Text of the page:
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Carbon Tax Threatens South Africa's GDP with 9.3% Decline (Central Bank)

Tuesday, 21 May 2024 15:37
Carbon Tax Threatens South Africa's GDP with 9.3% Decline (Central Bank)

(Ecofin Agency) - The introduction of carbon taxes by key trading partners could severely impact South Africa's exports. The country relies on coal for over 80% of its electricity.

South Africa's GDP growth could be significantly hampered if widespread carbon taxes are imposed on its exports in the coming decades, the South African Reserve Bank (SARB) warned in a report released May 20.

The SARB stated that carbon taxes on all products by all key trading partners could reduce South Africa's exports by 10.1% and slash its GDP by 9.3% by 2050. This scenario could also result in the loss of 2.6 million jobs by mid-century. However, the impact might be less severe under scenarios where fewer trading partners implement carbon taxes on a limited range of products.

Despite the potential economic hit, the report suggests that these risks could accelerate South Africa's transition to a greener economy. Although the country contributes only 1% to global greenhouse gas emissions, its carbon intensity is the highest among the G20 nations. The country generates about 80% of its electricity from coal.

“The impacts can be offset if South Africa reduces the carbon intensity of production more rapidly,” the SARB highlighted in its Bulletin of Economic Notes.

A carbon tax is an environmental tax based on the amount of CO2 emissions produced during the consumption of goods, services, or resources. Its primary goal is to encourage companies and consumers to adopt low-carbon production and consumption methods by increasing costs for polluters. This tax also serves as a trade defense measure, aiming to level the playing field between domestic companies and those in countries without carbon pricing.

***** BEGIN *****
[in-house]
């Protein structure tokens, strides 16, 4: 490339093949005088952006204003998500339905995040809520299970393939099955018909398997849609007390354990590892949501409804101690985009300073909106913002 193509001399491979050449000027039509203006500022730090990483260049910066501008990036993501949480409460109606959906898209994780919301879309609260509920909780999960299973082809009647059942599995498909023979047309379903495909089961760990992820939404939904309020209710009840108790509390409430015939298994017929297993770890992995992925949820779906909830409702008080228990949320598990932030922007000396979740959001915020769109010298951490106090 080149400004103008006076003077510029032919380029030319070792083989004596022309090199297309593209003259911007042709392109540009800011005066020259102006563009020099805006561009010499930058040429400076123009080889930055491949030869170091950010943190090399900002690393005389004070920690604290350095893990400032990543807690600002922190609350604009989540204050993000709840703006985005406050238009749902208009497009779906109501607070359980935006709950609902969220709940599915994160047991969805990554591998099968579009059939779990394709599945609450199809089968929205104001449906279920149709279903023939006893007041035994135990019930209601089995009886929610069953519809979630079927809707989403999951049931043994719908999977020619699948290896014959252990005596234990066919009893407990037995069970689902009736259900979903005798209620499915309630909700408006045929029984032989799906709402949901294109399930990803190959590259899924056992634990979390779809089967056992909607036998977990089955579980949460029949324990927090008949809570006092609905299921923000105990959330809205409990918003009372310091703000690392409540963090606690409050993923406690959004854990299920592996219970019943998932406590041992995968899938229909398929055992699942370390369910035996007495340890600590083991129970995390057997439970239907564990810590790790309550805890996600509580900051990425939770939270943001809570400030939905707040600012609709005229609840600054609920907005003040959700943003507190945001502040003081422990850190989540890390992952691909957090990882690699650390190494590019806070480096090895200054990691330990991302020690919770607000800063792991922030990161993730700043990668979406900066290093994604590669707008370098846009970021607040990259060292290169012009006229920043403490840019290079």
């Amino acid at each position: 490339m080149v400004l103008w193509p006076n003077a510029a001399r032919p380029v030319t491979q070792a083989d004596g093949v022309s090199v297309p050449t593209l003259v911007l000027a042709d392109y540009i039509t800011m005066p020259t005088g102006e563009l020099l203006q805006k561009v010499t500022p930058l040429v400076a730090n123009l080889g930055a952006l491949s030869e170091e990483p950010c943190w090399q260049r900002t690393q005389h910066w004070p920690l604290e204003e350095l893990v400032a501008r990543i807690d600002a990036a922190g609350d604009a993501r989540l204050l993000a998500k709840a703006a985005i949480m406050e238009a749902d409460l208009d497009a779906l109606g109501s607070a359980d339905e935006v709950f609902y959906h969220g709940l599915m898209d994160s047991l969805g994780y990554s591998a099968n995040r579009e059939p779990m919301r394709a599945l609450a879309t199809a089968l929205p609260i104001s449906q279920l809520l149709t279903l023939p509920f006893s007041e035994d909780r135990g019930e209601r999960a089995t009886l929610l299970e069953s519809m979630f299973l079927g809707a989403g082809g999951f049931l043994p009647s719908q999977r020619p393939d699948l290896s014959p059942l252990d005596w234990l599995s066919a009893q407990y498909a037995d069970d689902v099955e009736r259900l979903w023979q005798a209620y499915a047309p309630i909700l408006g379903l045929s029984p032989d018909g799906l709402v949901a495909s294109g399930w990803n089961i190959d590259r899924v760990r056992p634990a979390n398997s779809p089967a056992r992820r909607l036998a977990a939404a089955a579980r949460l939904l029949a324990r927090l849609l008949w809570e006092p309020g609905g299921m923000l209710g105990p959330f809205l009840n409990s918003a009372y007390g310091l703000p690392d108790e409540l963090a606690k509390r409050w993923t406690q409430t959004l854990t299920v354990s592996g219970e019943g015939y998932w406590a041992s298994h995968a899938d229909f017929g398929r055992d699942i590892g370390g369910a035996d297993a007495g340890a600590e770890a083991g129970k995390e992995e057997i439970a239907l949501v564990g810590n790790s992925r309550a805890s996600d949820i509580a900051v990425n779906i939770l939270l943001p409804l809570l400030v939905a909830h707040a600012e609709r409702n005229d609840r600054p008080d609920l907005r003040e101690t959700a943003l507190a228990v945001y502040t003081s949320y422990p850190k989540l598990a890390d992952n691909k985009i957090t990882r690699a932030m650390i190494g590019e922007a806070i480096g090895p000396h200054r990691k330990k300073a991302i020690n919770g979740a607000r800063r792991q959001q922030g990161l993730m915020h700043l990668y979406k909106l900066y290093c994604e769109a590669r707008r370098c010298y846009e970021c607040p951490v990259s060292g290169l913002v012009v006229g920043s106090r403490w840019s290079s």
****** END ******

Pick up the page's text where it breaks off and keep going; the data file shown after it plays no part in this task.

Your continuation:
Europe implemented a carbon tax in October 2023, with a three-year transition period during which only reporting obligations apply. Payments will start in 2026. The European Carbon Border Adjustment Mechanism (CBAM) initially covers seven sectors: cement, steel, iron, aluminum, fertilizers, electricity, and hydrogen. This list is expected to expand over time.

Other major trading partners of South Africa, including the United States, Canada, and Japan, are also considering introducing carbon taxes in the coming years.

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ECOFIN AGENCY offers a selection of articles translated from AGENCE ECOFIN. Founded in 2011, Agence Ecofin is a leader in Francophone Pan-African economic news, particularly in West and Central Africa. The agency publishes daily news on nine African economic sectors: Public Management, Finance, ICT, Agribusiness, Energy, Mining, Transport & Logistics, Communication, and Training.

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